At the original trial, the formal written confession was introduced into evidence. We held, however, that the confession, given twenty-four hours after arrest, was the product of unnecessary delay. We therefore granted appellant a new trial. Commonwealth v. Williams, supra. At that time, we expressed no opinion concerning the admissibility of the oral confession and that issue is now before us.

In Commonwealth v. Williams, supra, we established a three-pronged test to determine if a statement obtained during a pre-arraignment delay must be suppressed: (1) the delay must be unnecessary; (2) the evidence must be prejudicial; and (3) the evidence must be reasonably related to *348 the delay.[2] Because we find no relationship between the statement and the delay, we must reject appellant's argument.

Initially, we must note that the delay from 9:15 p.m. to 10:30 p.m. cannot be classified as unnecessary. As the police had to wait until the officer in charge of the interrogation arrived, the delay was administrative in nature. Commonwealth v. Rowe, 459 Pa. 163, 327 A.2d 358 (1974).

We thus only need to consider the delay between 10:30 p.m. and 3:00 a.m., a four and one-half hour period. During this period, however, appellant was questioned only two hours and fifty-five minutes in four separate interviews. In Commonwealth v. Young, 460 Pa. 598, 334 A.2d 252 (1975), we considered the effect of a five-hour delay between arrest and confession. During that period, however, the defendant was questioned only one hour and twenty-five minutes in three separate interviews. During the periods when the defendant was not being questioned, he was allowed to rest or eat. Under those circumstances, we held that there existed no proof that the confession was reasonably related to the delay. We believe the reasoning in Young is persuasive because of the similarity between the facts in Young and the instant case, and we hold that the confession is not reasonably related to the delay.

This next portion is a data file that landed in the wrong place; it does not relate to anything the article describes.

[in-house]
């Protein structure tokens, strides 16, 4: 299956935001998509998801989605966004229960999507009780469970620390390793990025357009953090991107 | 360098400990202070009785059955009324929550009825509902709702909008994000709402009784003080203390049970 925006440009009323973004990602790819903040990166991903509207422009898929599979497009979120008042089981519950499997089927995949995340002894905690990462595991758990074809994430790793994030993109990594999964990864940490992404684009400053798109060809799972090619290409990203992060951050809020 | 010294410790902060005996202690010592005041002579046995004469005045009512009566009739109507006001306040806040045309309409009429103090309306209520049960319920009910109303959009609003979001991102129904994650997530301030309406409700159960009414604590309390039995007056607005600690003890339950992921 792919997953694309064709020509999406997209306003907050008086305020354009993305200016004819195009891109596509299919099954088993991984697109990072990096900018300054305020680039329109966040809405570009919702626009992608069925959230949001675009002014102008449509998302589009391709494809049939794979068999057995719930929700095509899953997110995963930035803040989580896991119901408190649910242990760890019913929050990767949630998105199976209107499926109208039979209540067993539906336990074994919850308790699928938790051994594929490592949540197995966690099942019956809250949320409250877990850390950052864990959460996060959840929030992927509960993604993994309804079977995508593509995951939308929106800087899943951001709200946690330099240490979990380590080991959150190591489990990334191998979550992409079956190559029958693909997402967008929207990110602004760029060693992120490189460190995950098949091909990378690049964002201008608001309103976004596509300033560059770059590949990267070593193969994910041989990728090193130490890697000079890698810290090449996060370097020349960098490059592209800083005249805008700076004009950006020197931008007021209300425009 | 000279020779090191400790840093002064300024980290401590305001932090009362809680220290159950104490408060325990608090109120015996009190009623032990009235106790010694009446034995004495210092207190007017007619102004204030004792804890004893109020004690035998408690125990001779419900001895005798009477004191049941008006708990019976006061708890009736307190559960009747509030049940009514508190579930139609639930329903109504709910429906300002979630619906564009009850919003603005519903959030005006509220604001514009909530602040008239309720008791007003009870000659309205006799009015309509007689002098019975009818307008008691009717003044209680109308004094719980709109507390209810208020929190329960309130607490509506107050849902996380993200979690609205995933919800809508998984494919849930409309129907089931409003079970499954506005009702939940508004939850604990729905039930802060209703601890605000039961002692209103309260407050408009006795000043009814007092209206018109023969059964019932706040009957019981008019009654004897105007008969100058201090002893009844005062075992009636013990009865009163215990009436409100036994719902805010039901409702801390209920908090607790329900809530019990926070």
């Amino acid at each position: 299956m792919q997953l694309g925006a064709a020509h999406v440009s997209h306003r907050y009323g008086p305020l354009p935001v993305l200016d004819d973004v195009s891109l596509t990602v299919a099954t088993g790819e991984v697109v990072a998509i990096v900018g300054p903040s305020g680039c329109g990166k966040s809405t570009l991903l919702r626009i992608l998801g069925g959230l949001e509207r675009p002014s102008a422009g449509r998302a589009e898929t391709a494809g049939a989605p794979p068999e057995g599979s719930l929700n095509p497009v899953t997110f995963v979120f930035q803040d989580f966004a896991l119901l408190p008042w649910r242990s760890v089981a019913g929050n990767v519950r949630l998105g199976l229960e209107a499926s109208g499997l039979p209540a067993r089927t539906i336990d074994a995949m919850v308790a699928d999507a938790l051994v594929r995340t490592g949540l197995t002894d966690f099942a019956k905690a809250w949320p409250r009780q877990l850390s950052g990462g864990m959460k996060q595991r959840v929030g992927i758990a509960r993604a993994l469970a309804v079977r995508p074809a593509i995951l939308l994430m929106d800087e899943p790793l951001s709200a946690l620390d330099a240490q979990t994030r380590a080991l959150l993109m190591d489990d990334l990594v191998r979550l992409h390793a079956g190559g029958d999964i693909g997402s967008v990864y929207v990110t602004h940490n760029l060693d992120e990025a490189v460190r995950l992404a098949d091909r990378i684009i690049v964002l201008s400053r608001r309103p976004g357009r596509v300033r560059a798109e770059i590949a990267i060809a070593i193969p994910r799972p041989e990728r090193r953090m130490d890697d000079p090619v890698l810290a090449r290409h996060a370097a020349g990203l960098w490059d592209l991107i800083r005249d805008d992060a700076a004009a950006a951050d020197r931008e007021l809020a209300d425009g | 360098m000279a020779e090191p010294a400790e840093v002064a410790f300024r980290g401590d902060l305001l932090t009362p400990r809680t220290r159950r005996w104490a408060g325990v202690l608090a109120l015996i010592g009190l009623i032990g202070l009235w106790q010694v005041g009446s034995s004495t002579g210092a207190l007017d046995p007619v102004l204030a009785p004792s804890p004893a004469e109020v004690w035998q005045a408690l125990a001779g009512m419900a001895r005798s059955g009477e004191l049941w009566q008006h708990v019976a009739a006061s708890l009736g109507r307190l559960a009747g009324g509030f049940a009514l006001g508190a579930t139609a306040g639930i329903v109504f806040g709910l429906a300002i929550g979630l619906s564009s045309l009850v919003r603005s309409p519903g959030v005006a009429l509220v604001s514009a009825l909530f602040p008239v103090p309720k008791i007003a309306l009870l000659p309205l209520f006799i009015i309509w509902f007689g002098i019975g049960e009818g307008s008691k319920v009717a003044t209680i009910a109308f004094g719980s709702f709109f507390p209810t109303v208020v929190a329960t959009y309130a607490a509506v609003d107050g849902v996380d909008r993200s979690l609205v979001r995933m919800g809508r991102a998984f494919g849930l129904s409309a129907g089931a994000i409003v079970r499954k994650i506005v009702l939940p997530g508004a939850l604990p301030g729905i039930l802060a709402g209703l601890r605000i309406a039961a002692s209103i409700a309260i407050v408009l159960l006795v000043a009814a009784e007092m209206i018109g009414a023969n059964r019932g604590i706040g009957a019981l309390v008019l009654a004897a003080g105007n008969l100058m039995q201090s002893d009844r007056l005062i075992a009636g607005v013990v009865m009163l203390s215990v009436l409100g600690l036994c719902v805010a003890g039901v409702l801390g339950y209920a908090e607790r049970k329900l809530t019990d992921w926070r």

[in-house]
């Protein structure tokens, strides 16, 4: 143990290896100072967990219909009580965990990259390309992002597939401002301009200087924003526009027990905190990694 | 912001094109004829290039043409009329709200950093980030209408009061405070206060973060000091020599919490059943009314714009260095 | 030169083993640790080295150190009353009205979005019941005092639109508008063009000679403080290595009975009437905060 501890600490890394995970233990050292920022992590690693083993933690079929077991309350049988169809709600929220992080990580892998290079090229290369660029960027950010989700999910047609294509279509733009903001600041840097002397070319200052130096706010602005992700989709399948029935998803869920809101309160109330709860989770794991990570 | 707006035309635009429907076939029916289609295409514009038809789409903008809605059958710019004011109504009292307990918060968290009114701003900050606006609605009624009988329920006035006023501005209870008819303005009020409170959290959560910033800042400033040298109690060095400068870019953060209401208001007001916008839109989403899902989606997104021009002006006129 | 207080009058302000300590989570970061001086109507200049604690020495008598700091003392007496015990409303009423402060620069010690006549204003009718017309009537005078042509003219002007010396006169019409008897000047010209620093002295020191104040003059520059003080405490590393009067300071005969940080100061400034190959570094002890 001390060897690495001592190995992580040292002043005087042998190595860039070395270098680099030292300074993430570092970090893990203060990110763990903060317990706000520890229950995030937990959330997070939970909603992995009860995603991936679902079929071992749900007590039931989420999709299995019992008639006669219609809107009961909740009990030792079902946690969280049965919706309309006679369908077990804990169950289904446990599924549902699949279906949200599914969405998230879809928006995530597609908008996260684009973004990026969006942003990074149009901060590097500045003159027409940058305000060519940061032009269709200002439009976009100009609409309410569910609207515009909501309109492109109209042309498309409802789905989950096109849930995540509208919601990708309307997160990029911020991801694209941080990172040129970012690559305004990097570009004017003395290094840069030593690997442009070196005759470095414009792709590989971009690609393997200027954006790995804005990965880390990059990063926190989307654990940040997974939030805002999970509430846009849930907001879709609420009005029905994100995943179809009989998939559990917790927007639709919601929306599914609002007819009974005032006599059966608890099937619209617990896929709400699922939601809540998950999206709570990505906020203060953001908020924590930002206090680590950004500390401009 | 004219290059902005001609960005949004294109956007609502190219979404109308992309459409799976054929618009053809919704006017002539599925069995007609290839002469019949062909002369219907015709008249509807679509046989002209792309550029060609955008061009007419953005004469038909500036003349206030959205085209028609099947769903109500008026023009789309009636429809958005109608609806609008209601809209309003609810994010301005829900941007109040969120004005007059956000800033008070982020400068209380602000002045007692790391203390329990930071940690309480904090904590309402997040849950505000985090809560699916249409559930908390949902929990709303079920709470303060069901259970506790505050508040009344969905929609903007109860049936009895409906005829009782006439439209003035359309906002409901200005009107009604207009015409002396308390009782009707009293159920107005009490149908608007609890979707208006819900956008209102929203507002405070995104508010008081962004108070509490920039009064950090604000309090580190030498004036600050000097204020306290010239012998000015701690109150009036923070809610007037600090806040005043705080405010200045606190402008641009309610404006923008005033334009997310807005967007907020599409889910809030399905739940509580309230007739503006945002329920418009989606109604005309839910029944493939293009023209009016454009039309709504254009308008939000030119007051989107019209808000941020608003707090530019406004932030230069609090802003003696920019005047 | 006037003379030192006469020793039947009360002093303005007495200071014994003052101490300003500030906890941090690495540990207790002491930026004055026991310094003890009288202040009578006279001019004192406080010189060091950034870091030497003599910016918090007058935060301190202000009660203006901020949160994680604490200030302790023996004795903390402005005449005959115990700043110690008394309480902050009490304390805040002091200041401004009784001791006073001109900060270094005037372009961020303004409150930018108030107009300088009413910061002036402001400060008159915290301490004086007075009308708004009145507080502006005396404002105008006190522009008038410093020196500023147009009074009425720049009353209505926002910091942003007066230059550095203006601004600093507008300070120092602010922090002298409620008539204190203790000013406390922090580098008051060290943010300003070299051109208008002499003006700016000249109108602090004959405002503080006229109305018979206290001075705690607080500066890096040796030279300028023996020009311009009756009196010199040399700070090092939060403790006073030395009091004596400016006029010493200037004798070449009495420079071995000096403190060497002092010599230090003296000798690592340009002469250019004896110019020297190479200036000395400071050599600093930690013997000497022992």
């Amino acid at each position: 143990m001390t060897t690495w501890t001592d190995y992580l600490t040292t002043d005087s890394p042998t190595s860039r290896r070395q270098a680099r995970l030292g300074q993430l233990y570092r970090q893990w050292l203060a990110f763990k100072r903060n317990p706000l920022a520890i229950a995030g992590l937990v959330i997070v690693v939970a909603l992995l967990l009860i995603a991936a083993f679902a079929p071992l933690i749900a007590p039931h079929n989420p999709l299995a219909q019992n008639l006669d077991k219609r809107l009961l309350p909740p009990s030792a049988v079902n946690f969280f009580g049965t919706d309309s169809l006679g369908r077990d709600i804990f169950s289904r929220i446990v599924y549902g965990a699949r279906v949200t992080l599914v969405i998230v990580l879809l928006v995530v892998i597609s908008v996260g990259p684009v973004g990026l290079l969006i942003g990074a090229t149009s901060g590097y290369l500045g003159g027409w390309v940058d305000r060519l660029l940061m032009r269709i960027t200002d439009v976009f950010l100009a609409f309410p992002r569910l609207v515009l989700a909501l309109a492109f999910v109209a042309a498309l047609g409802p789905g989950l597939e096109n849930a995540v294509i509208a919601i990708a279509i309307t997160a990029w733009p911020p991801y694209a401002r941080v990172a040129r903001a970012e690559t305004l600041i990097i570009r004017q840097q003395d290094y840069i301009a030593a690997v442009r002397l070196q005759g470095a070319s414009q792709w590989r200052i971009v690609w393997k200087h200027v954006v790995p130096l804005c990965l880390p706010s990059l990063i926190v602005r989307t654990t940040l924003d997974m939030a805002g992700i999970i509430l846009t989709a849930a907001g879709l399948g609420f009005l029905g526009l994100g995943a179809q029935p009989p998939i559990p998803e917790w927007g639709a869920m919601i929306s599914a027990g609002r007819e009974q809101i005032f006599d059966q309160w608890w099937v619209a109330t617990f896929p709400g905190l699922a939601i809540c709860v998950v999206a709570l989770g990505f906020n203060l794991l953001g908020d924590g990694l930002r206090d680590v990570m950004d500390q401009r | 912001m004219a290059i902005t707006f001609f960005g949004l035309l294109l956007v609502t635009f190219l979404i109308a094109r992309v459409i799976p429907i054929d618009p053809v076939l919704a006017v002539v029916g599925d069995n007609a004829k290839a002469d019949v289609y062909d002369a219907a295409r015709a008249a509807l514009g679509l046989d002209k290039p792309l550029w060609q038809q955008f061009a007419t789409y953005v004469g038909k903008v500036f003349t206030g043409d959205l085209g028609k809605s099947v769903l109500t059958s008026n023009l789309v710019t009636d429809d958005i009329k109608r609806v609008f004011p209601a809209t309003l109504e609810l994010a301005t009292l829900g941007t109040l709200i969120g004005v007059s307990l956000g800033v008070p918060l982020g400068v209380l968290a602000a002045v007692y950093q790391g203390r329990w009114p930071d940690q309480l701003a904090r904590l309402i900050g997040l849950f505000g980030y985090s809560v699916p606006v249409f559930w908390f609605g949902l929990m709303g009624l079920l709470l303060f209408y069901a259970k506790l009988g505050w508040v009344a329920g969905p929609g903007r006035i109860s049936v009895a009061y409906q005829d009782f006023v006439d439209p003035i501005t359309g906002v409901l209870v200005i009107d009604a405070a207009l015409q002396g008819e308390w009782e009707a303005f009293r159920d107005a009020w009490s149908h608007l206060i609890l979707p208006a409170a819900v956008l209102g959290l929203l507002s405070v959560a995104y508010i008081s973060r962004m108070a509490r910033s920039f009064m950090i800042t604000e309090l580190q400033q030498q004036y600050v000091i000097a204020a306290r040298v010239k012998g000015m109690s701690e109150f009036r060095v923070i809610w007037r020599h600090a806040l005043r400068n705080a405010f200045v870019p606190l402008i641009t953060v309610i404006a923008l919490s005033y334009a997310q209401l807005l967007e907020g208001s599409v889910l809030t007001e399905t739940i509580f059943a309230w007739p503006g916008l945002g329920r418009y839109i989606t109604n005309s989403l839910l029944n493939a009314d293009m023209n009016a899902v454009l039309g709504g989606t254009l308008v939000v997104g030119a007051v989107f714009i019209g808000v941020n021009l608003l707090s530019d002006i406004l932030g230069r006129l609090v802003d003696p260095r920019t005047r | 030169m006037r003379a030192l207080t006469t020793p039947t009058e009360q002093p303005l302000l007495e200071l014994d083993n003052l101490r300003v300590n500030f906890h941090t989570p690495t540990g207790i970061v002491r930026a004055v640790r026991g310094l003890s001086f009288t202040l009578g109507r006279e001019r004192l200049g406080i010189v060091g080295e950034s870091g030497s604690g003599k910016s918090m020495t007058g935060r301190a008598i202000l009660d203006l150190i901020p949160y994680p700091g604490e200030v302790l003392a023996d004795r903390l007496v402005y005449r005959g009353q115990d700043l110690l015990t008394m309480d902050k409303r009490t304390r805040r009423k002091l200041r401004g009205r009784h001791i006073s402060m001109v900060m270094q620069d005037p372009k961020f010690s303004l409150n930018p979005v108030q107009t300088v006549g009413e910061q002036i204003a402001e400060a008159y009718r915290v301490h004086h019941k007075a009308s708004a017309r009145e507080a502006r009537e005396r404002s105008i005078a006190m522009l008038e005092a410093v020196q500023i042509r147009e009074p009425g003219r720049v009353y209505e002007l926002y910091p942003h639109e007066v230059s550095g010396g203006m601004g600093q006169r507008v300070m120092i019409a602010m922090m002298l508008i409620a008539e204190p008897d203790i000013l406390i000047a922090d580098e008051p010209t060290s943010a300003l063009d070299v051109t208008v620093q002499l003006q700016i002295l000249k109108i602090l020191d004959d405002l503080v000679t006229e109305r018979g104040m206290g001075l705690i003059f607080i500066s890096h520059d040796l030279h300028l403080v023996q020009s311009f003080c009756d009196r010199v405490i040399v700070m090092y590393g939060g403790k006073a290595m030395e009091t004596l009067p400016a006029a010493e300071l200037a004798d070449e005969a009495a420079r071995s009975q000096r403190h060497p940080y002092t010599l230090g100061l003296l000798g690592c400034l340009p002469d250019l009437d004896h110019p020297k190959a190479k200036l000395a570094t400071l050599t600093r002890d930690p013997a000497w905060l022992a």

Appellant finally complains that the court below erred in refusing to suppress the confession on grounds of voluntariness. In Commonwealth v. Kichline, 468 Pa. 265, 361 A.2d 282, 289-90 (1976), we stated:

". . . Although there is no single litmus-paper test for determining the voluntariness of a confession, it must be established that the decision to speak was a product of a free and unconstrained choice of its maker. . . . All attending circumstances surrounding the confession must be considered in this determination. These include: *349 the duration and methods of the interrogation; the length of delay between arrest and arraignment; the conditions of detainment; the attitudes of the police toward defendant; defendant's physical and psychological state; and all other conditions present which may serve to drain one's power of resistance to suggestion or to undermine one's self-determination." (Citations omitted.)